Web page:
The price of oil slid below $95 a barrel on Tuesday as the International Energy Agency raised its U.S. oil production forecasts and cut its prediction for global crude demand.
By early afternoon in Europe, benchmark oil for June delivery was down 44 cents to $94.73 a barrel in electronic trading on the New York Mercantile Exchange. The contract fell 87 cents to finish at $95.17 a barrel on the Nymex on Monday.
The falls came after the Paris-based IEA, which advises 28 countries about energy issues, said rising U.S oil output would be the key source of new supplies over the coming five-year period.
"Following several years of stronger-than-expected North American supply growth, the shockwaves of rising United States shale gas and light tight oil (LTO) and Canadian oil sands production are reaching virtually all recesses of the global oil market," the IEA said in its in its medium-term market report. "The supply shock created by a surge in North American oil production will be as transformative to the market over the next five years as was the rise of Chinese demand over the last 15."
While noting risks such as the effects of the "Arab Spring" on investment and capacity growth in the North African and Middle East oil industries, the IEA said it expected "a more comfortable global oil supply/demand balance" in the next five years.
"North America has set off a supply shock that is sending ripples throughout the world," said IEA Executive Director Maria van der Hoeven. "The good news is that this is helping to ease a market that was relatively tight for several years. The technology that unlocked the bonanza in places like North Dakota can and will be applied elsewhere, potentially leading to a broad reassessment of reserves."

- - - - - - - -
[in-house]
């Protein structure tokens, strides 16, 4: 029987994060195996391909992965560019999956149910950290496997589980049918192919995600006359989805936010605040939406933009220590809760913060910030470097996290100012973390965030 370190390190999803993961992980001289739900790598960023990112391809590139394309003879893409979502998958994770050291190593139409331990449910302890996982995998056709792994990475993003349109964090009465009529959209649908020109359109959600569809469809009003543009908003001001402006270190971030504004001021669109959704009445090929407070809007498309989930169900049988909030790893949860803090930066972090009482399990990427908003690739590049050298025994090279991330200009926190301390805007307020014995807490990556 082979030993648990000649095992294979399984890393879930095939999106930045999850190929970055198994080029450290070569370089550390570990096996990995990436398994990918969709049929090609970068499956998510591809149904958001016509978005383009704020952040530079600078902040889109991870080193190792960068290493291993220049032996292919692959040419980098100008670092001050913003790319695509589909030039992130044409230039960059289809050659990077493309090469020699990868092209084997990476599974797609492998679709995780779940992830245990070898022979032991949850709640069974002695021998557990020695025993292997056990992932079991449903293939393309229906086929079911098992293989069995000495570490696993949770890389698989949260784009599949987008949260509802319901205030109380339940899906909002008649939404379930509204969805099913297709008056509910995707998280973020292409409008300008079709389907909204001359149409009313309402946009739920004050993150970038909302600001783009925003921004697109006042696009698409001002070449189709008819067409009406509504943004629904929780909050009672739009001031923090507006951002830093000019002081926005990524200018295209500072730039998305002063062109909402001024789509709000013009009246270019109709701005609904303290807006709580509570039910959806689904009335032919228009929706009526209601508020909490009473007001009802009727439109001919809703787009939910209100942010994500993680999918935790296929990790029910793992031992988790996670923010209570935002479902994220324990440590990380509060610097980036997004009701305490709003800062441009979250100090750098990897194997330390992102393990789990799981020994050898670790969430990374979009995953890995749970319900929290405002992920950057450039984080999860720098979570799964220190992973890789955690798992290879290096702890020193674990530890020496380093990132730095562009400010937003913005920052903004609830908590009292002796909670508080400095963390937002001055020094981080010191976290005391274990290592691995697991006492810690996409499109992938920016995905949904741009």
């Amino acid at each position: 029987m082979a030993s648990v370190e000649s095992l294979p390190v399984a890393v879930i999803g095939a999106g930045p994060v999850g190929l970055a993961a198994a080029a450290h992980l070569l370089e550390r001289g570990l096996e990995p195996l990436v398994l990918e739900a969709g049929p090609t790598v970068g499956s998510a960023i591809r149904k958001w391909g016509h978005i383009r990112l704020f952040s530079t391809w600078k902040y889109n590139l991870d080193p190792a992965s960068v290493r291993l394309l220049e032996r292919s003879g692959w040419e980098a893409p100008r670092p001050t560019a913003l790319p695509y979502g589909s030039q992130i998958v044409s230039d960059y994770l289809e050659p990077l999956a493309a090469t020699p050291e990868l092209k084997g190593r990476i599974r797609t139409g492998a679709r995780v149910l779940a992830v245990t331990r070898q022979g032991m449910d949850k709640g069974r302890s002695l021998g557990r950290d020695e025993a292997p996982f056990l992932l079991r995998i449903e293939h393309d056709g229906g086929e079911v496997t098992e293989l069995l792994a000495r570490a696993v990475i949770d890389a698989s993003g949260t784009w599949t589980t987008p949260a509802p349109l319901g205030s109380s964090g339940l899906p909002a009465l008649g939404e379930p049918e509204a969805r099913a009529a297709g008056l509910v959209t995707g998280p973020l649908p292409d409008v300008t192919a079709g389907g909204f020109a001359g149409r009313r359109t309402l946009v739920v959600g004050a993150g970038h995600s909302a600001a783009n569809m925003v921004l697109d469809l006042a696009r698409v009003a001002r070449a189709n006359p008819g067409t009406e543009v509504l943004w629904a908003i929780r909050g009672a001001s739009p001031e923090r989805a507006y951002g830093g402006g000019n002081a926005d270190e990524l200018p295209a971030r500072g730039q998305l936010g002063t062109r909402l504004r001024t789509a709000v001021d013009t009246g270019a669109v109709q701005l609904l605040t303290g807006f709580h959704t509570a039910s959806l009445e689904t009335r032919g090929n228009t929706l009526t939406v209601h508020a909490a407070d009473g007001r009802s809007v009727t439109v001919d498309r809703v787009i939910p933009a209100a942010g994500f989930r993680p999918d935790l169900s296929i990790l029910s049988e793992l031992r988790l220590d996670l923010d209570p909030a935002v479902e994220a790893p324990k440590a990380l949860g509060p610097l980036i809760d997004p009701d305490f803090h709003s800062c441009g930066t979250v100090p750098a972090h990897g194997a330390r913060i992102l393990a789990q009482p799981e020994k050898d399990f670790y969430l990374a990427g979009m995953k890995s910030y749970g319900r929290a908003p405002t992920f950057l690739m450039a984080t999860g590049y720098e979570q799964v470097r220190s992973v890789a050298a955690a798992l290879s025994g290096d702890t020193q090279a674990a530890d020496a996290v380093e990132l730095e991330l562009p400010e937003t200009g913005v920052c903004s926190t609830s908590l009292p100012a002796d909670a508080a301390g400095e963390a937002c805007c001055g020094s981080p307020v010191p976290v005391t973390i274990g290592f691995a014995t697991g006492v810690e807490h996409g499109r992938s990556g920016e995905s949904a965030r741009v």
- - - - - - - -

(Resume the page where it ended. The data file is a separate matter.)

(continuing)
Also weighing on prices was the IEA's decision to trim its global demand forecast for every year between 2013 and 2017, going from 20,000 barrels a day less this year to 95,000 barrels a day less in 2017 compared to its expectations in the previous report, released in Oct. 2012.
Overall, the IEA forecast global oil demand growth to rise by a total of 6.1 million barrels a day over the next five years, from 90.6 million barrels a day in 2013 to 96.7 million barrels a day in 2018.
"Growth will remain subdued in 2013, then gain momentum in 2014-15 on stronger economic expansion, and slow down again in 2016-18 on efficiency improvements and fuel switching," the IEA said.
Brent crude, which is a benchmark for many international oil varieties, rose 2 cent to $102.66 a barrel on the ICE Futures exchange in London.
In other energy futures trading on Nymex:
— Wholesale gasoline lost 0.23 cent to $2.8187 a gallon.
— Heating oil fell 1.97 cents to $2.8713 a gallon.
— Natural gas rose 1.4 cents to $3.939 per 1,000 cubic feet.
Pamela Sampson in Bangkok contributed to this report.